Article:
Taika Waititi (‘Jojo Rabbit’) would make Oscar history with Supporting Actor nomination

As actor-director Taika Waititi continues to establish his eccentric presence in Hollywood, he might just be on the precipice of making Oscar history. Waititi’s latest film, “Jojo Rabbit,” finds him not only in the director’s chair but co-starring as Adolf Hitler, who appears as an imaginary friend to young Jojo (Roman Griffin Davis). Described as an “anti-hate satire,” the film has been divisive among festival-goers thus far, but Waititi has earned strong praise from critics for his unique take on one of history’s biggest monsters. If the praise continues all the way to Waititi landing a Best Supporting Actor nomination, he wouldn’t just be the latest person to direct themselves to an Oscar nomination for acting. He would be the first person in Oscar history to direct himself to a supporting nomination.

There is a history of actor-directors landing Best Actor nominations, all the way from Charlie Chaplin for “The Great Dictator” in 1940 to Bradley Cooper for “A Star Is Born” this past year. Two have even won with performances they directed themselves: Laurence Olivier for “Hamlet” in 1948 and Roberto Benigni for “Life Is Beautiful” in 1998. Other notable examples include: Orson Welles for “Citizen Kane” (1941), Woody Allen for “Annie Hall” (1977), Kenneth Branagh for “Henry V” (1989), Billy Bob Thornton for “Sling Blade” (1996), Ed Harris for “Pollock” (2000), and Clint Eastwood for “Million Dollar Baby” (2004). Olivier has done it two other times, for “Henry V” (1946) and “Richard III” (1956), as has Warren Beatty for “Heaven Can Wait” (1978) and “Reds” (1981). A woman has not been Oscar nominated for acting in a film they directed.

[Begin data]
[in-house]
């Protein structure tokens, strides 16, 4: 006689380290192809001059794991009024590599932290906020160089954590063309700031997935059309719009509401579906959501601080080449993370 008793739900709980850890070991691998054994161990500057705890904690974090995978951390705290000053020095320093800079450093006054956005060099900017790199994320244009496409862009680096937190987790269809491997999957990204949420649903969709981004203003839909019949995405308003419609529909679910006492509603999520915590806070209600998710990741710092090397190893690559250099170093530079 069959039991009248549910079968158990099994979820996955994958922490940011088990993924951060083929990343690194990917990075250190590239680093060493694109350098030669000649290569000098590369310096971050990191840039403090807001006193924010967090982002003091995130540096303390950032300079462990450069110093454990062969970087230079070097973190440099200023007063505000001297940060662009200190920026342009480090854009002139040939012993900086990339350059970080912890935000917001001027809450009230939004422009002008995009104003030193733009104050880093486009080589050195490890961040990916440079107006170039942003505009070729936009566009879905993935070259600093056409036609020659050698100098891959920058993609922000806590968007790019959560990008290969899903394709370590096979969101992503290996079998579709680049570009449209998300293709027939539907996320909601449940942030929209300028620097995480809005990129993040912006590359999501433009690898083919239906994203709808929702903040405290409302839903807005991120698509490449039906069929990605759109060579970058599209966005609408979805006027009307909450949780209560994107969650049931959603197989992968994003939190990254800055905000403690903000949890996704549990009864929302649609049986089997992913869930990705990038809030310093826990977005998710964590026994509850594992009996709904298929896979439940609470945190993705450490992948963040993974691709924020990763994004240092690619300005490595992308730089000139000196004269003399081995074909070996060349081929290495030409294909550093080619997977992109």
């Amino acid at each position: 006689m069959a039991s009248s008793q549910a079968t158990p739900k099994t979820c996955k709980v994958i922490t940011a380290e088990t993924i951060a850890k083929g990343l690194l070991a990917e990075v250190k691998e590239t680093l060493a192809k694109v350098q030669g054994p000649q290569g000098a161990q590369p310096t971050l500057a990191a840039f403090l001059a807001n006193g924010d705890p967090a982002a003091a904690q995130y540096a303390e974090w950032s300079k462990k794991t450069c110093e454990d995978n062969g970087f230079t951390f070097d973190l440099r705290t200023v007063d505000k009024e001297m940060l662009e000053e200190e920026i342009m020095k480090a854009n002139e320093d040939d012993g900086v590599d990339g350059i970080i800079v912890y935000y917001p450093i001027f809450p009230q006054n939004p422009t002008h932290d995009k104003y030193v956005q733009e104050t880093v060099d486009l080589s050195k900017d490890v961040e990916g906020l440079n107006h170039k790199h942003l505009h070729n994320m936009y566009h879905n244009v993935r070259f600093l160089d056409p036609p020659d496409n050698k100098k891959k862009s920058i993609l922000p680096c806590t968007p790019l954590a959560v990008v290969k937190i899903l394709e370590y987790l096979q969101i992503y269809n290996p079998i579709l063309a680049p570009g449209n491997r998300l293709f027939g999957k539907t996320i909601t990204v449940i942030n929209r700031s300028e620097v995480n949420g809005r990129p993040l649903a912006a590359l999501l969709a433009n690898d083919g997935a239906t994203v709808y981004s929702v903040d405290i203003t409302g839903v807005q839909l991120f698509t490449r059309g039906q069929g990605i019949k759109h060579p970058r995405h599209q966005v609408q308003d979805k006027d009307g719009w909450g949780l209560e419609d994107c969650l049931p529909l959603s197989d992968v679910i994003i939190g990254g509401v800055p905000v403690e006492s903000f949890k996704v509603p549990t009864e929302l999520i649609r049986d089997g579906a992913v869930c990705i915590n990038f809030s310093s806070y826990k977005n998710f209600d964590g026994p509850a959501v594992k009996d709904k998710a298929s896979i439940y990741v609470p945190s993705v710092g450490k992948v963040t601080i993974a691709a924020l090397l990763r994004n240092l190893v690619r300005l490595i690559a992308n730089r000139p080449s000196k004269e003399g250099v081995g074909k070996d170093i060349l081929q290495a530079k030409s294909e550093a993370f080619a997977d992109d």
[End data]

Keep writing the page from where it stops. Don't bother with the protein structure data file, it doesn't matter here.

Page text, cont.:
Typically with these types of projects, the director is also the star, so there has been little opportunity for a director to land a supporting nomination. But can Waititi really break through in Best Supporting Actor? “Jojo Rabbit” won the People’s Choice Award at the Toronto International Film Festival, which has an extensive history of lining up well with Oscar voters’ taste. Just in the past few years we’ve had winners like “Green Book,” “Three Billboards Outside Ebbing, Missouri,” “La La Land,” and “Room,” all of which became Oscar-winning films. “Jojo Rabbit” will likely have some sort of presence at the Oscars based on this precedent, but Best Supporting Actor is shaping up to be one of the most competitive categories of the year.

Looking at the odds from experts, editors, and users at Gold Derby, Waititi is in the top 10 of actors most likely to get into Best Supporting Actor. He may be in for an uphill climb, though, with tough competition like Brad Pitt (“Once Upon a Time in Hollywood”), Tom Hanks (“A Beautiful Day in the Neighborhood”), Willem Dafoe (“The Lighthouse”), Anthony Hopkins (“The Two Popes”), and Al Pacino and Joe Pesci (“The Irishman”). Waititi is more of a dark horse contender for now, but if “Jojo Rabbit” turns into a box office hit and the actor-director charms Academy voters in the months to come, he might just become the latest Oscar first.

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